I don’t think I ever go to a sherry tasting without coming away renewed in my conviction about what a marvellous match it is for food and the one I attended yesterday was no exception. It was organised by the enterprising Les Caves de Pyrne who are importing for the first time into the UK some rare sherries from Emilio Hidalgo and took place at Dehesa, the sister (if that’s the appropriate word) restaurant of the better known Salt Yard.
The sherries themselves were spectacular but what was impressive was how well they were matched with the food - no mean feat with wines of this character and complexity
Especial Fino, La Panesa with smoked Lincolnshire eel with hispi cabbage and dehydrated olives
The component sherries in this untypical fino are an average age of 15 years which accounts for its rich golden and intense flavour of roasted almonds. The combination with the eel seemed quite Japanese in character - it added a nutty top note that provided a brilliant contrast to the slightly oily, soft, smoky fish (the cabbage and olives didn’t really affect the pairing, I found).
Oloroso Seco, Gobernador with roasted Jerusalem artichoke, pied de mouton and Morcilla (above)
A true dry oloroso with a powerful flavour of grilled hazelnuts which stood up well to the earthy flavours of the artichoke and morcilla, two difficult ingredients to pair with wine. A very autumnal combination as Le Cave’s Doug Wregg aptly observed.
Marques de Rodil Palo Cortado with pan-fried barbary duck with blood orange and parsnip purée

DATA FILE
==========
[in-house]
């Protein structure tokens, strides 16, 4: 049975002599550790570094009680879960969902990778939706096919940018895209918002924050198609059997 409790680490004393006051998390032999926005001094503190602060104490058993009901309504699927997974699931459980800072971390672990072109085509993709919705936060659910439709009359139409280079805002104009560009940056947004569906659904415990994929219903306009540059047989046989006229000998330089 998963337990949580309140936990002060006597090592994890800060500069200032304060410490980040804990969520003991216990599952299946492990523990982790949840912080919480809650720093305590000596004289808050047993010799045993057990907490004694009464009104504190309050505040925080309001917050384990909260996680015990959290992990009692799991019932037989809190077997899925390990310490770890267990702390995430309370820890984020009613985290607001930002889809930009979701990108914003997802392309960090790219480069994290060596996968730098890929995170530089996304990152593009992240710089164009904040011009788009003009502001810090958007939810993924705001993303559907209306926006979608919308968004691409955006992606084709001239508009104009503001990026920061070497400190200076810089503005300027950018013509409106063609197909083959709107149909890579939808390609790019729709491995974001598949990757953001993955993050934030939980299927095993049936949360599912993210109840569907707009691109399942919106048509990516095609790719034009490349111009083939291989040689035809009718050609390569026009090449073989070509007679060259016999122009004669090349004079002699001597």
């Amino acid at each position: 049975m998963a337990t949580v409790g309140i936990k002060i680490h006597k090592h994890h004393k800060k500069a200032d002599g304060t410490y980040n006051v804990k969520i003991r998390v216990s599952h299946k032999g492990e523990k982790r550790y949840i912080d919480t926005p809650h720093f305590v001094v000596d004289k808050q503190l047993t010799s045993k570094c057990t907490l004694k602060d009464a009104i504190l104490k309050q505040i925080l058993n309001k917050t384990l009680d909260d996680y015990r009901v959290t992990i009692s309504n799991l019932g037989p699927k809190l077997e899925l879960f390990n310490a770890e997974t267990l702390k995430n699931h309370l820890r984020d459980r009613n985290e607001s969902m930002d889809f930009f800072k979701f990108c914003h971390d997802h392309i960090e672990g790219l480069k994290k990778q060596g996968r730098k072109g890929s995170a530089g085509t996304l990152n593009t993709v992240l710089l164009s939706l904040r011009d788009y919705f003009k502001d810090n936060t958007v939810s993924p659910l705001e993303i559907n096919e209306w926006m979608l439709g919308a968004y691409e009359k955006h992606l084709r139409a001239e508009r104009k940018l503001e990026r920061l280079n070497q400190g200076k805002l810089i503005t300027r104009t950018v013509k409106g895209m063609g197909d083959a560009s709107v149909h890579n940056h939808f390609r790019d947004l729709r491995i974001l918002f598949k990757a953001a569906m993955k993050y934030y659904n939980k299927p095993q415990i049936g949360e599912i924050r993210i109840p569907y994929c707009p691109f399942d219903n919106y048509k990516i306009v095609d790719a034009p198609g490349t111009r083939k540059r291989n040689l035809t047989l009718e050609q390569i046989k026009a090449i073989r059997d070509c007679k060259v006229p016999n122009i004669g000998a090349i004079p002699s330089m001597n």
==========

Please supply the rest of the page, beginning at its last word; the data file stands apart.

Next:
The stand-out pairing for me for its sheer unexpectedness. The palo cortado which was aged for half its 20 year life under flor was paler than the oloroso, but deliciously fragrant and nutty almost turning into caramel with the sweet orange sauce (made with blood orange juice and chicken stock) and creamy parsnip pure. A really inspired combination
El Tresillo 1874 Especial Amontillado Viejo with Parmesan, Comté and Mahon with caramelised walnuts and rye bread
Possibly the best sherry I’ve ever tasted - certainly the best amontillado. I can’t really improve on the tasting note: “Imagine notes of cooked walnuts, orange peel, dried figs, toffee, cream, warm wood and spices (cinnamon, allspice, nutmeg and cloves among others” (although possibly hazelnuts rather than walnuts) Almost too good to drink with the cheese - you really didn’t want anything to distract from the amazing flavours but it did obviously work, especially with the Parmesan and Mahon. Shame it retails at around £60-70 but a perfect present for an ardent sherry lover.
Pedro Ximenez, with bitter chocolate sorbet, muscavado ice-cream and moscatel raisins macerated in PX brandy
Again a lovely and quite distinctive sherry without the excessive sweetness of many PXs: pure liquid raisin. Possibly the raisins in the dish were therefore superfluous though there was a touch of lemon zest which accentuated the flavour of the sherry nicely. (I also found the combination of black coffee, chocolate sorbet and PX pretty sensational when I sipped my espresso afterwards)
These sherries are only available in limited supply. Only 5000 bottles are made of the fino, for example - and most will go into restaurants like Dehesa and Salt Yard. But if you’re a sherry fanatic you really must try and taste them.
I attended the tasting and lunch as a guest of Les Caves de Pyrène.